Avoiding Risk when Serving as an Advisory Board MemberI am a fan of advisory boards when family-owned companies are transitioning from a board of directors consisting solely of family members. It is a good way to test the waters before moving to a board of directors that includes independent (non-family) members in a fiduciary capacity. I am also a fan of individuals who are willing to serve as members of advisory boards. They play an important role in the life of a family-owned company by bringing new perspective and business expertise. Typically, advisory board members find the work rewarding. However, the role is not without risk.

Although a member of a corporation’s advisory board does not owe statutory fiduciary duties to the corporation or its shareholders, she may unintentionally adopt such duties if, by her actions, she becomes a de facto director of the corporation. In addition, if the corporation and advisory board adopt an engagement letter that spells out the advisory board’s functions, members of the advisory board may be subject to liability if they stray from the boundaries set out in the engagement letter.

If an advisory board member begins to act as a member of the board of directors, she will be considered a “de facto” director. A de facto director’s actions are binding on the corporation so far as third persons are concerned and, thus, an advisory board member who becomes a de facto director would likely owe fiduciary duties like those of an actual director. In order to avoid the danger of an advisory board member becoming a de facto director, each member of the advisory board should take care to avoid taking on responsibilities and performing functions reserved for the board of directors.

If a corporation and its advisory board wish to shield the advisory board members from the various fiduciary duties and potential liabilities of a legal board of directors they should adopt an engagement letter that clearly delineates the advisory board’s roles and the standards by which those roles are to be performed. The letter should also make clear that the advisory board is not to perform roles reserved for the board of directors. The letter should require that the advisory board keep certain legal matters confidential. Lastly, while any indemnification provision included in a corporation’s certificate of incorporation typically does not cover the advisory board, the corporation may (and should) contract to provide indemnification to advisory board members for liability that may arise from their service.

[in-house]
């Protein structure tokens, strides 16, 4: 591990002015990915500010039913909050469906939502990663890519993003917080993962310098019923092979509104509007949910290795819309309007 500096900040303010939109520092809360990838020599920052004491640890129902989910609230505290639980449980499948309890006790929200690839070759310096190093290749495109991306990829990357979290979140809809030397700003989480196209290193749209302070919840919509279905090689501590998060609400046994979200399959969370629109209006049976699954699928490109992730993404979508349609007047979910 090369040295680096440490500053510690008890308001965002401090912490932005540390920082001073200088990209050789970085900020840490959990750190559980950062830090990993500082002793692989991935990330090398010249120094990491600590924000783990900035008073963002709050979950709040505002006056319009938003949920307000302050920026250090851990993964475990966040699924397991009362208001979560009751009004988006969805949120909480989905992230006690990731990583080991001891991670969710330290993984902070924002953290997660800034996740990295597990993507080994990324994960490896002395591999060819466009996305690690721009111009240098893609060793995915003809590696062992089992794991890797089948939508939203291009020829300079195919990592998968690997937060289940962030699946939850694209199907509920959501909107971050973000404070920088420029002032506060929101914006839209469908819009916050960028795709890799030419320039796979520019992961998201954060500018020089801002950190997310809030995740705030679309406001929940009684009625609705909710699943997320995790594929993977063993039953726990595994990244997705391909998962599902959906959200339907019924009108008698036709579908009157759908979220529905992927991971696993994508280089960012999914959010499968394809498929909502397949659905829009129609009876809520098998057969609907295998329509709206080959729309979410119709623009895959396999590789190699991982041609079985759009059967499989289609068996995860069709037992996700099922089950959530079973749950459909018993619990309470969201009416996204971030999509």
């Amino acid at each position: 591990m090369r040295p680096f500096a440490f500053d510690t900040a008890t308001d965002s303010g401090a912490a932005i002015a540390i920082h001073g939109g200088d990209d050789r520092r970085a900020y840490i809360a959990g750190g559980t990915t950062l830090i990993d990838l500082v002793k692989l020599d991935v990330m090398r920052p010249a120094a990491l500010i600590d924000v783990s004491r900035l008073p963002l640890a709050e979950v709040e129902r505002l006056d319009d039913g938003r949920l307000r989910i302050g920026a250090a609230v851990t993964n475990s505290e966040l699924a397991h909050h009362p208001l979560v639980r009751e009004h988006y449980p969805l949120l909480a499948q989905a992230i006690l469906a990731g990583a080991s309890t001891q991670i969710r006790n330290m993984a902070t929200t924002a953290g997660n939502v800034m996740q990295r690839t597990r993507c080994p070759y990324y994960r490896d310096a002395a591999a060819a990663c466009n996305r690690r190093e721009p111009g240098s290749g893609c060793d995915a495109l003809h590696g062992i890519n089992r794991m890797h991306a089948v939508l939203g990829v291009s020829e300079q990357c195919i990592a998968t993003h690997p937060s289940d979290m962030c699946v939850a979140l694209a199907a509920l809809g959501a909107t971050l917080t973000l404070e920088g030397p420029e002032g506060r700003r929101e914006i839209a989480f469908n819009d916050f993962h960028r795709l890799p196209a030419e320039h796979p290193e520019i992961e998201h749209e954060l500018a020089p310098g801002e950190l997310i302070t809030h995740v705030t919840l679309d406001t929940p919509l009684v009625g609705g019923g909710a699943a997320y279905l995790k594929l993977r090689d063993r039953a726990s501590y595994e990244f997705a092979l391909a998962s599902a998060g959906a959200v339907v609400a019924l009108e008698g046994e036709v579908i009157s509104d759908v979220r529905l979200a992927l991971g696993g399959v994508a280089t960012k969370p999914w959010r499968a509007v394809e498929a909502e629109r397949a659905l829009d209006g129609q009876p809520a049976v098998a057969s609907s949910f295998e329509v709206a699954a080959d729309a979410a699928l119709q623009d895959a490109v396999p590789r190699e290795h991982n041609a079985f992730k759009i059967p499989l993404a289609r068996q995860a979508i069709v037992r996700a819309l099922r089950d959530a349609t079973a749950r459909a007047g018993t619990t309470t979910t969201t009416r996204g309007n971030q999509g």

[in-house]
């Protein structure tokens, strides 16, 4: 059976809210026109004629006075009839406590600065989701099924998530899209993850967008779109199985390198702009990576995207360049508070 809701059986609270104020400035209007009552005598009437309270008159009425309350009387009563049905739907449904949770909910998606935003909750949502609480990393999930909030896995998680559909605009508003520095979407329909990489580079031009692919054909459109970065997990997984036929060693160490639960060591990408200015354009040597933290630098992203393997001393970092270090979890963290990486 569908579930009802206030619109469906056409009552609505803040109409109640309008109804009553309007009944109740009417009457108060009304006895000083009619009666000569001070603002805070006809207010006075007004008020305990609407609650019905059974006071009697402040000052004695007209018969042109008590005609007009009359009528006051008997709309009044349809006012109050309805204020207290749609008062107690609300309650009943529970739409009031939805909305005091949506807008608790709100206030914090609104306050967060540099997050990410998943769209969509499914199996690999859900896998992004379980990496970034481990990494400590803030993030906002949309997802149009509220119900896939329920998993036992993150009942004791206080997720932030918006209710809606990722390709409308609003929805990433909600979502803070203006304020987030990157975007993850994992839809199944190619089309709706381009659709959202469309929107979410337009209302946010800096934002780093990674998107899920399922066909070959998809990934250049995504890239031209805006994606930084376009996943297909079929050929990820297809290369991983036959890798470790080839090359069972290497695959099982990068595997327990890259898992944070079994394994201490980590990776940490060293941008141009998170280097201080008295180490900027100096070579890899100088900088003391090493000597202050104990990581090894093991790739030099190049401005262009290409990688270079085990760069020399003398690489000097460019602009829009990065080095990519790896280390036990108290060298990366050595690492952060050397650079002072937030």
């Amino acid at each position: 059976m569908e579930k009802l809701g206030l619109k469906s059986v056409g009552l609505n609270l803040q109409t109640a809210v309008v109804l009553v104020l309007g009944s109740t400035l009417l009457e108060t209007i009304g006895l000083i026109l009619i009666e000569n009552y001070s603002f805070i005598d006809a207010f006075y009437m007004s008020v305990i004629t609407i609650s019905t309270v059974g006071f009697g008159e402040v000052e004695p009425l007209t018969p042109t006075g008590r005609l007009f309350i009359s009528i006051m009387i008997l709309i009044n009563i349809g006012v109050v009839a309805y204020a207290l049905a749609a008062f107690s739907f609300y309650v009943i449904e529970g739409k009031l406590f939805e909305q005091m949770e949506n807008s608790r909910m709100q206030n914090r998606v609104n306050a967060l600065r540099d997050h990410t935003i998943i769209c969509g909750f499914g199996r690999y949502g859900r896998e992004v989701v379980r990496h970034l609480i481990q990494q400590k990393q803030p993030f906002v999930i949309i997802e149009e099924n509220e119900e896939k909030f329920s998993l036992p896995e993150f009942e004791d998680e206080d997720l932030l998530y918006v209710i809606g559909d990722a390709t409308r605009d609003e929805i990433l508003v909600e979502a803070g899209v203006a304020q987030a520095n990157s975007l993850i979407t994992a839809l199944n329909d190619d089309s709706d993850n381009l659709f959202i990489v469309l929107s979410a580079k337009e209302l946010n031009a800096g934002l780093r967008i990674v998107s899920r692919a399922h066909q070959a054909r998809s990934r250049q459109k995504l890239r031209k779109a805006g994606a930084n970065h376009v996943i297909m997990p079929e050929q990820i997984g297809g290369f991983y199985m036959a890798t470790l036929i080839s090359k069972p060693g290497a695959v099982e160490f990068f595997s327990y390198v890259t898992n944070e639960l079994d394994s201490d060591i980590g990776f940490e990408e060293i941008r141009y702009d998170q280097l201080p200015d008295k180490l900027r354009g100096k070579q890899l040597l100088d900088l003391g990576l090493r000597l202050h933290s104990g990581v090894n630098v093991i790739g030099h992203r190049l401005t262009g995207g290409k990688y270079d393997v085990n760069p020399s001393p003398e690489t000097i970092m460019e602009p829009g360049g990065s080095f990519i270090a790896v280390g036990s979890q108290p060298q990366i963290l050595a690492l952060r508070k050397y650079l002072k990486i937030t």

The following is a suggested list of provisions to be included in the engagement letter:

  • The advisory board should not be referred to as a “board” but instead an “advisory committee” or other appropriate title.
  • The advisory board does not have decision-making powers or voting authority.
  • The recommendations of the advisory board are not binding and are subject to review by the corporation’s board of directors.
  • The advisory board should hold meetings separate from the board of directors.
  • Advisory board members should not be counted in determining whether a quorum is present at board of director meetings.

In addition to adopting an engagement letter, the corporation and its advisory board may wish to adopt certain behavioral safeguards. For example, advisory board members should not be informally referred to as “directors” or “the board,” but as “advisors” or another appropriate term. Also, when decisions are made by the board of directors after discussion with the advisory board, resolutions should be adopted by the directors and the meeting minutes should reflect that the advisory board members did not participate in the vote. These suggestions can help ensure that the advisory board remains in a purely advisory role without any semblance to the contrary.

The Importance of Dividend Policies for Family-Owned BusinessesIn our family business practice, we commonly see conflicts between shareholders who are active in the business and shareholders who are not active in the business. The conflict usually arises from the relatively rich compensation paid to the active shareholders (in the forms of salary, bonuses and other benefits) versus the relatively paltry dividends paid to the inactive shareholders. Of course, what is “rich” and what is “paltry” is often in the eye of the beholder. Without question, though, a lack of investment liquidity is a genuine concern for a family business owner who is not active in the family’s business.

It is important for family business owners to recognize that every business has a dividend policy—regardless of whether the directors and shareholders have ever even discussed one. What the company does with excess cash is its dividend policy. Does the company re-invest excess cash to grow the business? Does the company reduce debt or make an acquisition? Does the company repurchase shares? Or does the company pay dividends? If a family-owned business pays above market compensation to family employees, or purchases vehicles and vacation homes for the use of family members who are not active in the business, the company is in reality paying dividends to the family members who receive these payments or other benefits. How the company allocates excess cash flow among the various alternatives makes up its dividend policy.

In some cases, the board or controlling shareholders may make dividend decisions for the wrong reasons. Deferring dividend payments to keep money away from younger generation shareholders, or to avoid making distributions to certain minority shareholders, may lead to family conflicts and potentially legal disputes. Not paying dividends for the purpose of acquiring non-operating assets in the business, or to enable the controlling shareholder to pursue personal projects in the business, may also lead to problems.